CAN COMPANY SEALS OWN FATE IN SUIT.

All an Opa-locka fruit packer wanted was 40,000 jar lids, worth $4,000, from the company it blamed for spoiling its bottled fruit salads.

But Continental Can said, “sue us.”

This month, after seven years of litigation, the two parties reached a jarring settlement. Landsman Packing will get $1.1 million instead of the lids.

“They could have gotten off much cheaper if they had settled for the jar lids.” Said Miami attorney Peter Kneski, who represented Landsman Packing.

The case of the rotten salad began in 1981, when Landsman leased a capping machine from Continental, a worldwide packing firm. The machine was supposed to seal jars of Citrus Blossom salad, sold along the East Coast.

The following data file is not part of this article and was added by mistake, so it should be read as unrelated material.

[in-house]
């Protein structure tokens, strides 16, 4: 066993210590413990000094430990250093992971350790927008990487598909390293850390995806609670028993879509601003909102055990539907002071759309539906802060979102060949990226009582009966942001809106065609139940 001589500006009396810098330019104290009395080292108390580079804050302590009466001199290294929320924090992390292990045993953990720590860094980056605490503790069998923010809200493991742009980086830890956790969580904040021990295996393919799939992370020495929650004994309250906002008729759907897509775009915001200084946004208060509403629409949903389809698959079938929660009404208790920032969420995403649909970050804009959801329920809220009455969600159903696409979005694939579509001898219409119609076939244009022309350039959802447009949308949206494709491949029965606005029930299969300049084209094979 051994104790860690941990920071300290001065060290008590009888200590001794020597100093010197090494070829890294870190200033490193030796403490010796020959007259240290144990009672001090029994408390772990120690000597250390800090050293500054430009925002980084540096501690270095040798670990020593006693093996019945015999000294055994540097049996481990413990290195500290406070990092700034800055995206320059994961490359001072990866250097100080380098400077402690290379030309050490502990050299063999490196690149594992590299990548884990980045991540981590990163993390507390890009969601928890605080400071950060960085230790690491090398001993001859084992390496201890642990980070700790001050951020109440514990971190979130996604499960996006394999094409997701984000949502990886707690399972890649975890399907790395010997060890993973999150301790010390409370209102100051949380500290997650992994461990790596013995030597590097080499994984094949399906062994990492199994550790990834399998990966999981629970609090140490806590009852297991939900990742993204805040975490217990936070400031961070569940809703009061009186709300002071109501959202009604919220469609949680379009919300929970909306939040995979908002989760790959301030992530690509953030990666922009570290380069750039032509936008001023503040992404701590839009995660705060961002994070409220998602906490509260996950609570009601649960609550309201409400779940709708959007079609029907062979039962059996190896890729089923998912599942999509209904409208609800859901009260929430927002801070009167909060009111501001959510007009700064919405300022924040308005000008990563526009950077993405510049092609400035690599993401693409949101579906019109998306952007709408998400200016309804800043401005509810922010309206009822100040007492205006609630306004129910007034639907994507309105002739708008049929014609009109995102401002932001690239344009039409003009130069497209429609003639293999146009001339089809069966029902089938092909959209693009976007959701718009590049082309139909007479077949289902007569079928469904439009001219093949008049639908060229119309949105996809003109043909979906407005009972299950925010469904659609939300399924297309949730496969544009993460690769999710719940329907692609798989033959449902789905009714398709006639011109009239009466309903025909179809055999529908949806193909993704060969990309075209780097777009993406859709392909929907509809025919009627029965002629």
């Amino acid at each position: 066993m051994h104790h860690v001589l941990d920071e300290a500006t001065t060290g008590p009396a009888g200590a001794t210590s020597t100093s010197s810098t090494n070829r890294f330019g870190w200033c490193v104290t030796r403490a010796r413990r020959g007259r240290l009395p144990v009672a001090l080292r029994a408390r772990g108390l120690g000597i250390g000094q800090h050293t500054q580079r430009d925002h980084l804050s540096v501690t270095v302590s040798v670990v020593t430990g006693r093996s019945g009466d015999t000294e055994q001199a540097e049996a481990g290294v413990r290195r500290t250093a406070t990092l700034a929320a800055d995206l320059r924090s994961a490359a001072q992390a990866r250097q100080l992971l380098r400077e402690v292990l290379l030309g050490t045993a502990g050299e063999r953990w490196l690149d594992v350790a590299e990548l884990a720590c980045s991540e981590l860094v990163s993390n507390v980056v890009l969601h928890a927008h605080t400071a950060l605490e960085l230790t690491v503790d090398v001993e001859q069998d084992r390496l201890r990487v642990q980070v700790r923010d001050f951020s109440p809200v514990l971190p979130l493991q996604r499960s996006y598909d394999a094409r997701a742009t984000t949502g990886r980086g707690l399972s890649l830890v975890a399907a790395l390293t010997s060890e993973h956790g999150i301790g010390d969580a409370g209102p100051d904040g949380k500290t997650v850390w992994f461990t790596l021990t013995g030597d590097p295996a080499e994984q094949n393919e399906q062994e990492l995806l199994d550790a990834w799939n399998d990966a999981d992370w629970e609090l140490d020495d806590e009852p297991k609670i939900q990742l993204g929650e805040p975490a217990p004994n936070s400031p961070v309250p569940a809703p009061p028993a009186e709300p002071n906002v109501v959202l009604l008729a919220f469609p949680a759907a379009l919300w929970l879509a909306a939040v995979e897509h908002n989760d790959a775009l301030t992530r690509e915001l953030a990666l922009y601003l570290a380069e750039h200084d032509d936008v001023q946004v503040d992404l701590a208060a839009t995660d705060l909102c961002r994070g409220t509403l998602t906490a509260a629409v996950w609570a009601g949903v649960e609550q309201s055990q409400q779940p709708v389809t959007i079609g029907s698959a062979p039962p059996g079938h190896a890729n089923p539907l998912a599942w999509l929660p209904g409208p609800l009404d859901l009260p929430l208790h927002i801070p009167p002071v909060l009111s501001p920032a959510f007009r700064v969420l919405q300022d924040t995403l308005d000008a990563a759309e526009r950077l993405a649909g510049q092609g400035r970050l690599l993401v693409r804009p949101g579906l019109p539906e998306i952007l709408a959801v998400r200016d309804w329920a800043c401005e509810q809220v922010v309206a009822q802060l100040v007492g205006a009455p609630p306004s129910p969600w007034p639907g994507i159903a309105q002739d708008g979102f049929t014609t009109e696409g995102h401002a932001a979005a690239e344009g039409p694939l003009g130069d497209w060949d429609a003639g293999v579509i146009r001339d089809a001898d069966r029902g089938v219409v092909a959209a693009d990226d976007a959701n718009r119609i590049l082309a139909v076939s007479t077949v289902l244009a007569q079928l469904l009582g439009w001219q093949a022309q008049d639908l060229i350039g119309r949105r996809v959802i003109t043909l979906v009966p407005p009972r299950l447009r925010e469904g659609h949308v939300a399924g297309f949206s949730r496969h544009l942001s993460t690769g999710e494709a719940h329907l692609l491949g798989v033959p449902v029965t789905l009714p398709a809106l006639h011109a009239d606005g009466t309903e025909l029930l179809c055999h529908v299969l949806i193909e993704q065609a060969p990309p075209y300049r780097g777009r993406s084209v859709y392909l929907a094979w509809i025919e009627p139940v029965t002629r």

In 1982, after $200,000 is spoiled salads were returned, Landsman charged the capping machine was not working. Continental countered that Landsman’s poor maintenance was at fault, court documents show.

Packing firm owner Samuel Landsman wrote Continental: “I deplore having to go through litigation. I merely want to settle this dispute in a very cordial manner,” and he asked for the jar lids.

Continental officials turned Landsman down, and the dispute ended up in a Miami federal court, Kneski said.

In May 1987, a U.S. District Court jury awarded Landsman $5.8 million. The judgment was thrown out on appeal.

With the Feb. 12 start of a second trial looming, Kneski and Continental last week settled for the $1.1 million.

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